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EU continues to actively support vaccine production and global distribution



One year into the novel coronavirus pandemic, countries around the world continue to step up efforts to bring the virus under control so that their societies and economies can regain some semblance of a ‘new normal’.

A key pillar in making this possible is vaccination. The European Union and its Member States, as ‘Team Europe’, host major production facilities for vaccines and one highly effective vaccine, BioNTech-Pfizer was actually developed in the EU by a small, innovative biotech firm.

Early EU investment of nearly EUR3 billion into research, innovation and production of vaccines against Covid-19 assisted in boosting capacity in the EU – a good investment for Europe and the world. Amidst a global shortage of vaccines, the truth of the matter remains that no one is safe until everyone is safe. The only way out of this pandemic is through cooperation and solidarity.

In this spirit, the EU and its MS are today supplying vaccines to the world – EU producers collectively exporting the largest quantity of doses among all members of the Organisation for Economic Cooperation and Development (OECD). This achievement is well documented under the vaccine export transparency and authorisation mechanism introduced by the European Commission on 30 January 2021.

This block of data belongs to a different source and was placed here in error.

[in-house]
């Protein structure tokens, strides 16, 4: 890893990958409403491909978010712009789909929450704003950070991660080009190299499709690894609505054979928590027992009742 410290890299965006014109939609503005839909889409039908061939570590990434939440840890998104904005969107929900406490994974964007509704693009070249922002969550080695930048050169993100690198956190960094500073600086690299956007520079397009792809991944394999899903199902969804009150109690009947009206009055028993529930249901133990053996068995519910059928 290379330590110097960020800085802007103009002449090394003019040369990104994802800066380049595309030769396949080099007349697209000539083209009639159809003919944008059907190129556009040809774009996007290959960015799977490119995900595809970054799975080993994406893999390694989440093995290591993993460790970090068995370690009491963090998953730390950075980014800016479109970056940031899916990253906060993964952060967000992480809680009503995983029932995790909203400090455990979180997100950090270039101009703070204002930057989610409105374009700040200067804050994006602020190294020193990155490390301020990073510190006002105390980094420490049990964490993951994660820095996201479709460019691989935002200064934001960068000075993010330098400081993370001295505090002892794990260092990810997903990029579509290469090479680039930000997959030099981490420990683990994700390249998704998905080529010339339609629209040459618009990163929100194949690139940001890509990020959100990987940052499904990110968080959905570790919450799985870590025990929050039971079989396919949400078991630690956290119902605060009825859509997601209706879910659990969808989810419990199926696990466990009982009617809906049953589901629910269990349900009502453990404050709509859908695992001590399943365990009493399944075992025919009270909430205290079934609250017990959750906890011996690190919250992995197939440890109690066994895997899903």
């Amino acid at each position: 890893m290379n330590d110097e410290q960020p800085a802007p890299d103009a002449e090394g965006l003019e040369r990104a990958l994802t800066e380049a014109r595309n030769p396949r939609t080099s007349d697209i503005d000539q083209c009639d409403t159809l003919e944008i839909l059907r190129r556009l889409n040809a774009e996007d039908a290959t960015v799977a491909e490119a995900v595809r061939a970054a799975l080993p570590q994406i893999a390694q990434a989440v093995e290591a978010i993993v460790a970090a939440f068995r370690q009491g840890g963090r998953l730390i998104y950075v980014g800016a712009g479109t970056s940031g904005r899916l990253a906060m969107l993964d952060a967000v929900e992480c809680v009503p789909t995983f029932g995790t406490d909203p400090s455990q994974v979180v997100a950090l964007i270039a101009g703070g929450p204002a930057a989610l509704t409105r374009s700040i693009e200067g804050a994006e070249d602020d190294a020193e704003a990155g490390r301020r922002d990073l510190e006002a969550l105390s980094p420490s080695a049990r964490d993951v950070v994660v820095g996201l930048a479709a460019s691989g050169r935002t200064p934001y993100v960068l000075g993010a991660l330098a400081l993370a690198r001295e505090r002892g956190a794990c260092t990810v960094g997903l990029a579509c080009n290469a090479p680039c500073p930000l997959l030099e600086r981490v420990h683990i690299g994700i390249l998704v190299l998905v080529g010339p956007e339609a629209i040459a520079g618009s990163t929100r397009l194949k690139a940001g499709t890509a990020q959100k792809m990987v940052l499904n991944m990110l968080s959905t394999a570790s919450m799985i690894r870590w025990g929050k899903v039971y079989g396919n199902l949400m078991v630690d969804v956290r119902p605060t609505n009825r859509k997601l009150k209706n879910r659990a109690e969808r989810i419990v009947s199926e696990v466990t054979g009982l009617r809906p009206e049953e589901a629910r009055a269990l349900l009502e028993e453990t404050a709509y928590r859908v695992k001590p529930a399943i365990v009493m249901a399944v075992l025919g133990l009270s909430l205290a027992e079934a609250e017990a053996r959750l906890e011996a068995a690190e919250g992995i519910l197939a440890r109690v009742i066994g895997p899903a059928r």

The figures tell the tale: From 30 January until 27 April* 2021, EU Member States approved export authorisation requests for 148 million doses to 44 destinations, including to countries with their own production capacities, high vaccination rates and a less severe epidemiological situation. Of 779 requests for export authorisations received during this time, only one has been rejected.

Currently, Japan is a top destination for EU vaccine exports. By 27 April*, the EU Member States have approved some 52.3 million doses for export to Japan to support Tokyo’s domestic vaccination drive. The EU is also a major contributor to the ‘COVAX Facility’, which works toward an equitable distribution of vaccines to mid- and low-income countries.

Clearly, the mechanism is not an export ban, as these hard data show. However, it is a necessary tool to ensure that EU citizens get their fair share of vaccines produced in the EU. By 29 April*, some 163 million doses have been delivered within the EU, which has a population of roughly 447.7 million.

Vaccines provide hope to billions around the world. EU/Team Europe will continue to make every effort to further boost production and offer vaccines to our own citizens while continuing to provide Japan and other partners as well.


<* updated: 30 April>